Fig. 3 The chain XA for the pBPA of Example 6.
B 0.8 e,
B, B 0.1 BB,
AA, B 0.1 AA,
a G Fj*. Similarly, if x ^ a and x G Fj-, then a contains at least one symbol of Fj-, and we can safely assume that a G Fj*Fj-.
Example 6 Let 4 be a pBPA with stack symbols A, B, X, Y, z, where X^AY, Y^BX, Z^AX, a ^>
01 04 02 02
x ^> BYi Y ^AY, z ^4 B7, a ^4
x^f, y^4z, z^>az, a ^>
X^\ AZ, Y ^4 az, z ^> bz. ThenF^ = {a,b} andFf = {x,7,z}. Now we can define the promised Markov chain .
Definition 8 Let X4 be a finite-state Markov chain where Fj- is the set of vertices, and X A Y is a transition of Xa iff x — J\ y y > 0.
For the pBPA A of Example 6, the chain X4 is shown in Fig. 3.
Let Y G Fj-. Obviously, for almost every w G Run(M&,Y) there is an infinite increasing sequence of indexes z'o, i\such that w(i) G Fj- iff z — ij for some j G Z-°. The sequence w(z'o), w(/j),... is a run in X4 initiated in Y, which we call the footprint of w. Further, for every j G Z-°, the j'-f/zywmp of w is the finite path w(ij)... w(ij+\) in Ma . Hence, the transitions of x4 represent the jumps in . One can easily verify that the mapping Y which to every run w G Run(M&,Y) assigns its footprint w G Run(XA, Y) is defined almost surely and preserves probability.
Let C\,..., C„ be the bottom strongly connected components (BSCCs) of X4. For every 1 (ReachxA(Y,Ci)).
Note that £"=1Pi — 1- Further, let %i be the unique invariant distribution for Q (see, e.g., [21]). Then for almost all w G ReachxA (Y, Q) and every z G Q we have that
lim^M = *(Z)
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where #lz(w) denotes the number of all indexes j such that 0 < j < i and w(j) — Z. Since the above defined mapping T preserves probability, we obtain that almost every run w G Run(MA, Y) whose footprint w belongs to ReachxA (Y, Q) satisfies
lim z) ; = lim-^^- = Ki{Z) Wr (w) i + 1
where #lz(w) and #^ (w) denote the number all indexes 0 < j < i such that w(j) — Z
and w(j) G I}, respectively.
Now let / : F* —>• R-° be a simple reward function (see Section 2.4). Recall that for every A G we use £^ to denote E(Acc | ReacliMA (A, e)), i.e., the expected total reward accumulated along a terminating path initiated in A before visiting e. Let Z U be a transition of XA, and let E (Z —>• [/) be the expected total reward accumulated along a jump5 represented by Z^U. Observe that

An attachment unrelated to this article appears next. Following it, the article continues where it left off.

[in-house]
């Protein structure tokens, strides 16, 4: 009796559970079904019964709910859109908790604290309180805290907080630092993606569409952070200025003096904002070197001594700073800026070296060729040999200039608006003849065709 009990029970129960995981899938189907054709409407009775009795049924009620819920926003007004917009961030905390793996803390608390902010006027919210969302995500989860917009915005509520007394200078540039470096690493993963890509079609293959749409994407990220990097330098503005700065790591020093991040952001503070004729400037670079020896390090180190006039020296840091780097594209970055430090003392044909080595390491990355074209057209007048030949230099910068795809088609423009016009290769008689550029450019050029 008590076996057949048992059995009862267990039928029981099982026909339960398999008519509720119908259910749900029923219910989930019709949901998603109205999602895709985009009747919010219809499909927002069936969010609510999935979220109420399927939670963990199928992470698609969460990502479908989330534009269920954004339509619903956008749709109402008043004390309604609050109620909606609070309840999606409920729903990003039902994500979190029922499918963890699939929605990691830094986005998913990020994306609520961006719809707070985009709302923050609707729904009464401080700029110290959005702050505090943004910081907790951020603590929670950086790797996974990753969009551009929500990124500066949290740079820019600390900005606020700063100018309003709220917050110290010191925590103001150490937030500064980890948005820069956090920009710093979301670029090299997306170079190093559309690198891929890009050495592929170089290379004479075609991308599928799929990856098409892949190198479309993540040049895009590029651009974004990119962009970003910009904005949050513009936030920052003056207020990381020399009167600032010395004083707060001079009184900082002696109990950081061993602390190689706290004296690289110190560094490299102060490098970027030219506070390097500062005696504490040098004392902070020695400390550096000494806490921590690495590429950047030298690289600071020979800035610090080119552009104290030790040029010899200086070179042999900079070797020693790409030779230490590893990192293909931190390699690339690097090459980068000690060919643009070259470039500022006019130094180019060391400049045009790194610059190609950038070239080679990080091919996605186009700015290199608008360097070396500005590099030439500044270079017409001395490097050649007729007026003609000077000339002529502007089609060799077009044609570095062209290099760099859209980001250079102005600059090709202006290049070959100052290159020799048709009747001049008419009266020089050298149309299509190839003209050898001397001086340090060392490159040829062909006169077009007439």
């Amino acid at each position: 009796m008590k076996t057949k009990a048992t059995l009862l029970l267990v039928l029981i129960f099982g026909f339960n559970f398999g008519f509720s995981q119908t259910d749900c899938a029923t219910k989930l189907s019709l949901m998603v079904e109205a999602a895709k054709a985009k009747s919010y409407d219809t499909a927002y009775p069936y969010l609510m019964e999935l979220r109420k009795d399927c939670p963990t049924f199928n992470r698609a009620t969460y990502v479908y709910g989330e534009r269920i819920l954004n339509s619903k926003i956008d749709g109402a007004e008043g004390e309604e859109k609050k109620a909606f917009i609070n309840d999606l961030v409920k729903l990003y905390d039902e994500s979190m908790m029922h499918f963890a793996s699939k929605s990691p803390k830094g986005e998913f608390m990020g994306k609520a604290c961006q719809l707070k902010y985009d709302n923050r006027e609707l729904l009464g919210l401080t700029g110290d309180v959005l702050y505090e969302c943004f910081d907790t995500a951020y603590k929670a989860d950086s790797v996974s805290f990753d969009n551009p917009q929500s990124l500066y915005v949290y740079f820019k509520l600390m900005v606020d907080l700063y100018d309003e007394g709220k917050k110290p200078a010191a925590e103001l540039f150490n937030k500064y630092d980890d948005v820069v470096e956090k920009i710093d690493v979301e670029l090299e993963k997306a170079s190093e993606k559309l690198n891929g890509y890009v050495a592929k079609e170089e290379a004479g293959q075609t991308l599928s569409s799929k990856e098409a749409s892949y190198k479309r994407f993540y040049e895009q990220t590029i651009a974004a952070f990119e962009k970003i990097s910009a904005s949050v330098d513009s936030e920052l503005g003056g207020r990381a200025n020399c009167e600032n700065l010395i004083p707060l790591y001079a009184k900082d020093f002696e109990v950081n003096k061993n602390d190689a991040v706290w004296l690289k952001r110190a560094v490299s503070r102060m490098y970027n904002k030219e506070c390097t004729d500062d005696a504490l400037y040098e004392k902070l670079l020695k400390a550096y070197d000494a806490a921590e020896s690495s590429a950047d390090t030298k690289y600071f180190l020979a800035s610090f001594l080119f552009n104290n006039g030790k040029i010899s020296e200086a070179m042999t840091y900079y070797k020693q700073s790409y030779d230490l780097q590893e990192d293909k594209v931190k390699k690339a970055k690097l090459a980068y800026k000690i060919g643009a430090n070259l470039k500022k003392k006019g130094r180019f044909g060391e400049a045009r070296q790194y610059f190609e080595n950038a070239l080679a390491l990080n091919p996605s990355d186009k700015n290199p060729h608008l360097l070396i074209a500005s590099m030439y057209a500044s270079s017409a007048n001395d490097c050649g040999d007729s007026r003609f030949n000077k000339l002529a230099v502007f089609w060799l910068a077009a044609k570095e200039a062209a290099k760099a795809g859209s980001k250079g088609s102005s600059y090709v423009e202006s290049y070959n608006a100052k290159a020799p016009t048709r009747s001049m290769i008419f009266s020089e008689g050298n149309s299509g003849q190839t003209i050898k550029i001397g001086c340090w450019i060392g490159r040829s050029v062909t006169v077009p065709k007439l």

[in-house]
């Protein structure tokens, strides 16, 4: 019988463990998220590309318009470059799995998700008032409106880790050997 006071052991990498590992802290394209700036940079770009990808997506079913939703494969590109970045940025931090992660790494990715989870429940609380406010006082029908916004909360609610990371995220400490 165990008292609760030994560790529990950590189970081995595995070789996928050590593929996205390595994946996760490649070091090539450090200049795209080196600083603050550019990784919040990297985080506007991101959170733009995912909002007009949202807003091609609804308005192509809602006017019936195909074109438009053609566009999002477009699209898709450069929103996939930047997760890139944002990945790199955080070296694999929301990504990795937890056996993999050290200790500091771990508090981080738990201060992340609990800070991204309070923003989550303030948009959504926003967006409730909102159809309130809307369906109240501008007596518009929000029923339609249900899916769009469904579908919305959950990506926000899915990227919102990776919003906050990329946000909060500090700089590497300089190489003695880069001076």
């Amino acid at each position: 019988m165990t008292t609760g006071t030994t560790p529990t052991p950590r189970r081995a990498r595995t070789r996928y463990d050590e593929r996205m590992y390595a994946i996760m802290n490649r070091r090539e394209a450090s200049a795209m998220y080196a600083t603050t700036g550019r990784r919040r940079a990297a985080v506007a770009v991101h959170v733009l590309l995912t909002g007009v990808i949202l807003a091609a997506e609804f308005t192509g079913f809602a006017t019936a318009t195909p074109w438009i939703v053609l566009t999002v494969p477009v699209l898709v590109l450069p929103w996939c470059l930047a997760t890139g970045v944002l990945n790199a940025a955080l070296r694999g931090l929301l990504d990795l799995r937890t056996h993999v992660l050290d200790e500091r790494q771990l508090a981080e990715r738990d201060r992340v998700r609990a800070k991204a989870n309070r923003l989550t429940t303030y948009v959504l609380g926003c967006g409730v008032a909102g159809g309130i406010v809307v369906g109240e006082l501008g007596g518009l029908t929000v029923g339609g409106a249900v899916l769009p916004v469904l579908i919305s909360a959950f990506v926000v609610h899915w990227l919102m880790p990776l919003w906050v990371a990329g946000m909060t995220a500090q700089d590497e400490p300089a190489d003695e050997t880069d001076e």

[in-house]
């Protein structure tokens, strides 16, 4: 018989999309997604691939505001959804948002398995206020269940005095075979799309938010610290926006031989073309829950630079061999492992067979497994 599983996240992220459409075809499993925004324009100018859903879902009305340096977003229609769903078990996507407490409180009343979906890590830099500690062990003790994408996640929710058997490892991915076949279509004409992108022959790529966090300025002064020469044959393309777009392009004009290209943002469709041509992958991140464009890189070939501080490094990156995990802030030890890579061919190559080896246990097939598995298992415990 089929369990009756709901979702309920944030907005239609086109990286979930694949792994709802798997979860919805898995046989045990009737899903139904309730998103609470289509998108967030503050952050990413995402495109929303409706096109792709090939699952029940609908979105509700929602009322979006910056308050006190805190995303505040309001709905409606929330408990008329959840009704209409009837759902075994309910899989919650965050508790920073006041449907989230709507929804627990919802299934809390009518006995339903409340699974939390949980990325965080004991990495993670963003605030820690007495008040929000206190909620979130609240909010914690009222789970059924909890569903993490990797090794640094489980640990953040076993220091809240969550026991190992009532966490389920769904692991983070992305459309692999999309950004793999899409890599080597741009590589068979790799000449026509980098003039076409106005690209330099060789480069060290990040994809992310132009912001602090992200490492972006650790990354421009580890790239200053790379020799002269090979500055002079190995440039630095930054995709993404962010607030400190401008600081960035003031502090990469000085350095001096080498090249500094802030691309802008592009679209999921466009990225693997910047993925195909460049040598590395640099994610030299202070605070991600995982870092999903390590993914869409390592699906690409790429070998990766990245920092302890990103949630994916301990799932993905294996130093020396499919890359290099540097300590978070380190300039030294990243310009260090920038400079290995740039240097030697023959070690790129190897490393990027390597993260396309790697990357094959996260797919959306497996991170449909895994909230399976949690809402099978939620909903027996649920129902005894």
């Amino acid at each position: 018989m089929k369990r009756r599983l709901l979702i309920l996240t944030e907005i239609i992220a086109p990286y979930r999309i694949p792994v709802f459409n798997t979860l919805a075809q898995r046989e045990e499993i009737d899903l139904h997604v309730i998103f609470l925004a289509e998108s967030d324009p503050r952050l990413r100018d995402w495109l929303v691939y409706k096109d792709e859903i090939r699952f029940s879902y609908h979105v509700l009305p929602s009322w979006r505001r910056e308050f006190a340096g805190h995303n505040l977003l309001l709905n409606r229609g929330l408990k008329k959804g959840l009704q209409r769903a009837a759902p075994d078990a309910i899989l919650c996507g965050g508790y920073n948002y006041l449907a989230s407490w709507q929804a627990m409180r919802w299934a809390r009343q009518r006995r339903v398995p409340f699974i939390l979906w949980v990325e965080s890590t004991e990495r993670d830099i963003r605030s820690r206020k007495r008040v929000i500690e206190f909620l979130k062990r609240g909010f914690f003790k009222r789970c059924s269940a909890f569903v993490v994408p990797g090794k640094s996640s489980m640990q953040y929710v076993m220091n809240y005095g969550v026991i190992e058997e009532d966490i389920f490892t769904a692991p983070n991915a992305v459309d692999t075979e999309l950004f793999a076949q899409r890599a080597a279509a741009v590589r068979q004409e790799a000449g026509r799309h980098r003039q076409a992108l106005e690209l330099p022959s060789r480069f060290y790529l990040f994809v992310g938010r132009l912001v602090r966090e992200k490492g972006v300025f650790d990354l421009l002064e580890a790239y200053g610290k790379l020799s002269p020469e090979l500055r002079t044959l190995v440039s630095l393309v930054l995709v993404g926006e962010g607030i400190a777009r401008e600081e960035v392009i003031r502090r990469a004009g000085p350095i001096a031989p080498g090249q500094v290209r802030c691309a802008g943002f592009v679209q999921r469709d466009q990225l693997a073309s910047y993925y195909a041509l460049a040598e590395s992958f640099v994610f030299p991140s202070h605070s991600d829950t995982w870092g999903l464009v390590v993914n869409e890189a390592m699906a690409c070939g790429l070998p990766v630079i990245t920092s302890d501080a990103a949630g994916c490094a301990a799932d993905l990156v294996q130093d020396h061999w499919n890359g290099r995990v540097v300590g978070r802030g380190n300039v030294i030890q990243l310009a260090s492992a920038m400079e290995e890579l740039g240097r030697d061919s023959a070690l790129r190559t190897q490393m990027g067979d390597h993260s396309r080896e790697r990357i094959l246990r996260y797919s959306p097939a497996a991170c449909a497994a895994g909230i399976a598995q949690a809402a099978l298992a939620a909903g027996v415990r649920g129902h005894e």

E(Z^U) = /(Z) + £ (2)
Z^tAU
Let C, be a BSCC of XA with the invariant distribution TC{. Then
£ %iZ) -^yEiZ^U) = £ ^-(Z) • /(Z) + £ x£A (3)
is the long-run average reward per jump in a run of Run(MA,Z) whose footprint visits C{. More precisely, for almost all w G Run(MA, Y) whose footprint visits C,- we have that the long-run average reward per jump is defined (i.e., the limit of partial averages computed for more and more jumps in w exists) and is equal to (3).
Similarly, we obtain that the long-run average length of a jump exists for almost all w G Run(MA, Y) whose footprint visits C, and is equal to the same value (observe that the long-run average length of a jump is actually the long-run average reward per jump with respect to the constant reward function 1 which assigns 1 to every configuration; hence, we can just re-use (3) for another reward function).
Since the long-run average reward per jump as well as the long-run average length of a jump are the same for almost all w G Run(MA ,Y) whose footprint visits Q, the long-run average reward per configuration (i.e., the value of the random variables MPsup and MPinf introduced in Section 2.4) should be equal to
Lzec,^(z).(/(z) + Ez4Af/x.£{) ^
for almost all w G Run(MA,Y) whose footprint visits Q. This is correct if (4) is defined, i.e., the numerator or the denominator is finite. If they are both infinite (which may happen), then the problem of computing the expected mean payoff becomes more problematic. We may even have that MPsup(w) ^ MPinf (w) for almost all